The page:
By Anya Schiffrin
Manhattan Borough President Gale Brewer unveiled on Monday a new raft of proposals aimed at helping small businesses maintain their foothold on the Upper West Side, despite unrelenting pressure from landlords seeking to raise commercial rents.
Speaking at a press conference held at the The Halal Guys store on 95th and Amsterdam, Brewer proposed that the City Council implement a mandatory but non-binding negotiation period for landlords and tenants in which they could discuss rent increases. During this period, small businesses would be given the option of a one-year lease extension with a rent increase capped at 15%. “We want to ensure that small businesses are not blindsided,” Brewer said saying she hoped the proposal would help avert a “catastrophic small business interruption.”
Saying that street vending is often a “gateway” for small business owners, especially, immigrants, Brewer also proposed more support for small street vendors saying in a press release that “overhauling New York City’s antiquated policies governing street vending and lifting the 1980s-era cap on vending licenses will jump-start small business that could eventually transition to a store-front model as The Halal Guys have successfully done.” The Halal Guys began by selling food from a cart on 53rd street and Sixth Avenue and now have storefronts on both 14th and 95th streets.
Brewer also called for possible “condoization” of small businesses by helping them buy space as a commercial condominium, saying this could be a “win-win” for both landlords and tenants. “This model is already possible under current law,” her office noted in a written statement. Brewer proposed a pilot program saying that some spaces could be turned into condos. She cited the 504 loan program from the US Small Business Administration, which provides “growing businesses with long-term, fixed-rate financing for major fixed assets such as land and buildings.” She noted that creating “low-intensity” commercial districts on quieter streets can take pressure off demand for real estate on high-traffic commercial streets.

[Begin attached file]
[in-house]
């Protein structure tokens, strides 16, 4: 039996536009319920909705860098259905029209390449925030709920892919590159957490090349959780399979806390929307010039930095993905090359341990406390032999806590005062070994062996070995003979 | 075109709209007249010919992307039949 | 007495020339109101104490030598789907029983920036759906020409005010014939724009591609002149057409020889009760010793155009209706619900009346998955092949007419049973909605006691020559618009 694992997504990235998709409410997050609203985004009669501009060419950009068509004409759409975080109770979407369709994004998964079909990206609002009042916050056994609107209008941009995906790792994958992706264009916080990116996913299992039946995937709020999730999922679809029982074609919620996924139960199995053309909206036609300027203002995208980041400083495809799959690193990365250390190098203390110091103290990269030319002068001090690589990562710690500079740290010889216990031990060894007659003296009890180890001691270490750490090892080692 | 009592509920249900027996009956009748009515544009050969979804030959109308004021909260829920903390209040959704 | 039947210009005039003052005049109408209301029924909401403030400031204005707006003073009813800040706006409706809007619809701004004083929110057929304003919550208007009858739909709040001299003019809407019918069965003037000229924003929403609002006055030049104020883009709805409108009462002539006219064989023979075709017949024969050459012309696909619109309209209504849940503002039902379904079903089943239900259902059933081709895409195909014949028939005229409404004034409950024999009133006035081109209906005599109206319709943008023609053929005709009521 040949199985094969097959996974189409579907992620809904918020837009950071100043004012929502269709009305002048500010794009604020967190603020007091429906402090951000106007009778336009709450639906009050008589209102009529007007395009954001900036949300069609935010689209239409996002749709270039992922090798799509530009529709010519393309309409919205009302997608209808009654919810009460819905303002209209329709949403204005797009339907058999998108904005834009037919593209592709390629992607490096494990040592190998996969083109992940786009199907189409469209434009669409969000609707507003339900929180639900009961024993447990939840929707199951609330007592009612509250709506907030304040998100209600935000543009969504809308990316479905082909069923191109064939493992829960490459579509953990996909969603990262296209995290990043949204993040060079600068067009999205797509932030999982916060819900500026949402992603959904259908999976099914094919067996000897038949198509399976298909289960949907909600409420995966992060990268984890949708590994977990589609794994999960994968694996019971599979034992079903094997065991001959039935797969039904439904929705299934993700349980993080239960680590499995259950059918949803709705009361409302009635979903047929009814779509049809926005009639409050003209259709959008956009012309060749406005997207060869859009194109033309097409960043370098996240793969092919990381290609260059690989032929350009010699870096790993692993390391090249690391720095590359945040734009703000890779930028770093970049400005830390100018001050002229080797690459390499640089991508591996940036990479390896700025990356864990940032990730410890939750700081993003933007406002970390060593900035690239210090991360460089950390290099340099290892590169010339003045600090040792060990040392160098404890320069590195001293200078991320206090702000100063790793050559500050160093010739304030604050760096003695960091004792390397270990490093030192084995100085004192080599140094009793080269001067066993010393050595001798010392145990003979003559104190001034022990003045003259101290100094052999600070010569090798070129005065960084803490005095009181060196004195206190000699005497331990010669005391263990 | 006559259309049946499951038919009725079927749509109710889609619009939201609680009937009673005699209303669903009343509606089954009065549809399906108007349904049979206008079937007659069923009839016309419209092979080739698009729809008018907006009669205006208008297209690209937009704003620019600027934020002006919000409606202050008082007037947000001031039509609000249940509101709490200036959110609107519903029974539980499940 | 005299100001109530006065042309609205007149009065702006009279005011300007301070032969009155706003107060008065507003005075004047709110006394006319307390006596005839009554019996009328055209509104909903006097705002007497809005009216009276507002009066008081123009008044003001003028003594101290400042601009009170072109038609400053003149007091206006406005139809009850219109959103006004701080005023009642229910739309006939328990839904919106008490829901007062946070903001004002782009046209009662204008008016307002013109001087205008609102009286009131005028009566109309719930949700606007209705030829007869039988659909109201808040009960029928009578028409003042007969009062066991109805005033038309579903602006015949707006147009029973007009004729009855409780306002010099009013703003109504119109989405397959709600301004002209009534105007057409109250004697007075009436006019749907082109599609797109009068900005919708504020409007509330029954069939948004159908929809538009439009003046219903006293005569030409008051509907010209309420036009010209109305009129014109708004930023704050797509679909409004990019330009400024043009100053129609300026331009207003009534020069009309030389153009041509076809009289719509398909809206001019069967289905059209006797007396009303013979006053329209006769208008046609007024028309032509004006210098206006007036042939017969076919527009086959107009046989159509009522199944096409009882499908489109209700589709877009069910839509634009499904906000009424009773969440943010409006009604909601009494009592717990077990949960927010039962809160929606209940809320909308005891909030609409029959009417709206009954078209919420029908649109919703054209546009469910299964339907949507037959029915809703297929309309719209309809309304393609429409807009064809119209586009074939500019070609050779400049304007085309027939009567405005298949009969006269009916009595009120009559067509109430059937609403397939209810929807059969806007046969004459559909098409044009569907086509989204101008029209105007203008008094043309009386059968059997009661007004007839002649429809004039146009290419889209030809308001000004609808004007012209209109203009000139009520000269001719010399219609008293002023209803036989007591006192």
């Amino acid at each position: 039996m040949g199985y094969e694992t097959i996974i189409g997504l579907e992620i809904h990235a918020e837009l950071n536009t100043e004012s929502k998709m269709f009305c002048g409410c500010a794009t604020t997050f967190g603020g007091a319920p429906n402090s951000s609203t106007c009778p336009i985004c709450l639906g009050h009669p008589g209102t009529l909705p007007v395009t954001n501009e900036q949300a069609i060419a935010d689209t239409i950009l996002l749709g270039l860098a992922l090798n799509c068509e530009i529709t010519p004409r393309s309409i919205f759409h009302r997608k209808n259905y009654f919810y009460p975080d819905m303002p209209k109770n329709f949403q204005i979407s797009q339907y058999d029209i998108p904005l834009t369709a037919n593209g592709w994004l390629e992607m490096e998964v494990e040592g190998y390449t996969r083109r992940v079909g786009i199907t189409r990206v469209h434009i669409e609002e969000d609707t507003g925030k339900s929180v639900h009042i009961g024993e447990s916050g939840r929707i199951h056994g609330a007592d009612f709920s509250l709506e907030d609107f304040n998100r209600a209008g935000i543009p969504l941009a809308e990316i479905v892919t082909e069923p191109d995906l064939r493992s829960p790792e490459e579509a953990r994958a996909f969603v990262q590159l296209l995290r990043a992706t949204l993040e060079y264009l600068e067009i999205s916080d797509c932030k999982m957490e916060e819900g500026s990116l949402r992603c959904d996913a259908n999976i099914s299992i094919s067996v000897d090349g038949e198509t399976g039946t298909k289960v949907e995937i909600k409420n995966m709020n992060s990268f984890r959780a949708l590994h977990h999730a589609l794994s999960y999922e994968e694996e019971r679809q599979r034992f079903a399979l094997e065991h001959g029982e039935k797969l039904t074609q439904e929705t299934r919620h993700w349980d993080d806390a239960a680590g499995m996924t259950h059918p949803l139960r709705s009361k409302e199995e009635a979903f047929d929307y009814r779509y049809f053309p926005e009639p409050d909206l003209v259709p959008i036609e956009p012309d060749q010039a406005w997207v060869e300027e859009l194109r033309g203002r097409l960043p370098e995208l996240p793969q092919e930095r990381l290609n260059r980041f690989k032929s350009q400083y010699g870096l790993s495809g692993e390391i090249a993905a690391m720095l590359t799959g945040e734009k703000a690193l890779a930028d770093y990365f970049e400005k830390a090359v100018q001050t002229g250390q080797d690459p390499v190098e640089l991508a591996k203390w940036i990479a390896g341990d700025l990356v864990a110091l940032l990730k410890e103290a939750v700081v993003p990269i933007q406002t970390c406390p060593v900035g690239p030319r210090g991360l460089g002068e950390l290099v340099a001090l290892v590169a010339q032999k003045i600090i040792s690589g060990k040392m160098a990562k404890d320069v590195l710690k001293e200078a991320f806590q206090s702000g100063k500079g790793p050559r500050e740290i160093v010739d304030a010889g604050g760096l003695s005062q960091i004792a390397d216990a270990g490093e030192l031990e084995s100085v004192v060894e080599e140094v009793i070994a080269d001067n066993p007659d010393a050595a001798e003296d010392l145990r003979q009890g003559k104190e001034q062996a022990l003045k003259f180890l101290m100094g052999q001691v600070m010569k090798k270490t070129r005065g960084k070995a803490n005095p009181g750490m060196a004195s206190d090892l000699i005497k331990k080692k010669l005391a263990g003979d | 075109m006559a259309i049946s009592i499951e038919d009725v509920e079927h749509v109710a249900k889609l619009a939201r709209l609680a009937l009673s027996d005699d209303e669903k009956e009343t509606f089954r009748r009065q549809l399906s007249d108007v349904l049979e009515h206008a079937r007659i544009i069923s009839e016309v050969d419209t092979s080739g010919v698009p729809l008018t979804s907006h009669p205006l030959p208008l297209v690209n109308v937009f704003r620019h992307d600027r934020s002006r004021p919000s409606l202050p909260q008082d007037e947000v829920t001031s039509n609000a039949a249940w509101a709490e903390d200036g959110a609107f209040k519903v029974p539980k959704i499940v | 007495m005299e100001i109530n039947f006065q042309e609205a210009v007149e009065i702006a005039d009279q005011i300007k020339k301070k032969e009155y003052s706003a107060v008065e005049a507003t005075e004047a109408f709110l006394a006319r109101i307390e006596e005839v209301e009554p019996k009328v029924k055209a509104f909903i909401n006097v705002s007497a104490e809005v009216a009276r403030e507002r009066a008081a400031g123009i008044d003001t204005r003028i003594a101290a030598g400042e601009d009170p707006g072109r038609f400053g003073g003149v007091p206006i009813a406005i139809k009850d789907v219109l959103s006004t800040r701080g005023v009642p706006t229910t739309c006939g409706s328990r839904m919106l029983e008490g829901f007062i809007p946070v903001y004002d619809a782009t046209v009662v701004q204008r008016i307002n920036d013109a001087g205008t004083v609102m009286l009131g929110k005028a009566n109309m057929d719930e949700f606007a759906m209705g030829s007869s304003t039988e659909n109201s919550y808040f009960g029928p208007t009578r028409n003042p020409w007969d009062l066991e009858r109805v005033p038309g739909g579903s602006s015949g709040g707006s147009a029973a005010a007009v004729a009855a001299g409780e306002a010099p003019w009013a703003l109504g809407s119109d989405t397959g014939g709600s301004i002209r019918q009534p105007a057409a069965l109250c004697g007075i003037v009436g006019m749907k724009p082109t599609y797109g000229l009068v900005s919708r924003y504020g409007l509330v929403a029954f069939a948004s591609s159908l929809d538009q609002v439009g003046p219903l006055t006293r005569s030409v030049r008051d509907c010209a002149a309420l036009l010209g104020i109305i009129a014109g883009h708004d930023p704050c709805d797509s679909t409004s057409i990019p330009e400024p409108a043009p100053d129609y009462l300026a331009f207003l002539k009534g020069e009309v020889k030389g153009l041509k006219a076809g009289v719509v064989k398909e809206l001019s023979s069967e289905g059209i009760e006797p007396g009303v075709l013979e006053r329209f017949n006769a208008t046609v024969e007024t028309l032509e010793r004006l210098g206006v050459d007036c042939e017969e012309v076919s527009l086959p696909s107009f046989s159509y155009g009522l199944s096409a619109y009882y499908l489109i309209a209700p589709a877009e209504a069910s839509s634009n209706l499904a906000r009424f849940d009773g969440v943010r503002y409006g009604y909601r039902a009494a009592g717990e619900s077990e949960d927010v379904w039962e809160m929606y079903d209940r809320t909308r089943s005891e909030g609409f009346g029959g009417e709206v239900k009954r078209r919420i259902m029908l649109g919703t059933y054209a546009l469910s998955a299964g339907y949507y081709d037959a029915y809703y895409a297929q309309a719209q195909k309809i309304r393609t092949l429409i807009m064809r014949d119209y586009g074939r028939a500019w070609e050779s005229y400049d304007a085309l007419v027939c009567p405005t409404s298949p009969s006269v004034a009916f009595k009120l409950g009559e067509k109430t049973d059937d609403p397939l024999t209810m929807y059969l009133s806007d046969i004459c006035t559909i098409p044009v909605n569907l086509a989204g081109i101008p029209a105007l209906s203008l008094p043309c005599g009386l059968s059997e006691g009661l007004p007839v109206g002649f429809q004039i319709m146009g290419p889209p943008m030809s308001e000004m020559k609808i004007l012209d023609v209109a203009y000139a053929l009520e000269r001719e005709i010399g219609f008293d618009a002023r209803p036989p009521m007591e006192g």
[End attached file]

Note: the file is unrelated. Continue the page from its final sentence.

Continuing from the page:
Starting on May 6, Brewer will hold discussions around Manhattan to discuss her proposals with neighborhood business owners and residents. She also supports reform of the commercial rent tax, developing micro-credit options for small businesses and the development of apps which can provide small businesses with information about factors that could affect their businesses including subway delays and sidewalk and construction repairs.
The Upper West Side has faced an influx of chain stores, including banks and drugstores such as Duane Reade and CVS, and the decline of Mom-and-Pop stores has adversely affected the quality of life, Brewer said. She said that nine businesses on Broadway between 102nd and 103rd streets are now threatened by rent increases. “It’s rent, it’s always rent,” Brewer said, mentioning the closure of Grossingers bakery on 86th and Amsterdam, which was founded in 1946 and closed in 1991 and Big Nick’s diner on Broadway, which was founded in 1962 and shuttered in July, 2013.
When she was a council member for the Upper West Side, Brewer got a law passed limiting the size of storefronts on certain avenues to dissuade landlords from signing with chains.
Asked why some landlords evict small businesses but then keep their storefronts empty for years as happened with Movie Place at 237 West 105th street, Brewer said she had repeatedly tried to find out why this occurs. Landlords don’t get a tax deduction on the lost income she said, it is “simply that many times [the landlords] want to wait for the chains to come in.”
Brewer’s proposals are different from the Small Business Jobs Survival Act, originally introduced in 1986 by City Councilwoman Ruth Messinger, which called for arbitration of rent increases. That proposal has been stalled for some 30 years.
Other cities, such as Paris and Amsterdam, have managed to preserve a rich diversity of small businesses through a combination of social pressure, zoning regulations and rent control. Asked if she had studied regulations in place in other cities, Brewer said “I look at all solutions but I’ve not looked at Amsterdam or Paris. I have too much to do here.”
Research help provided by Matthew Fay.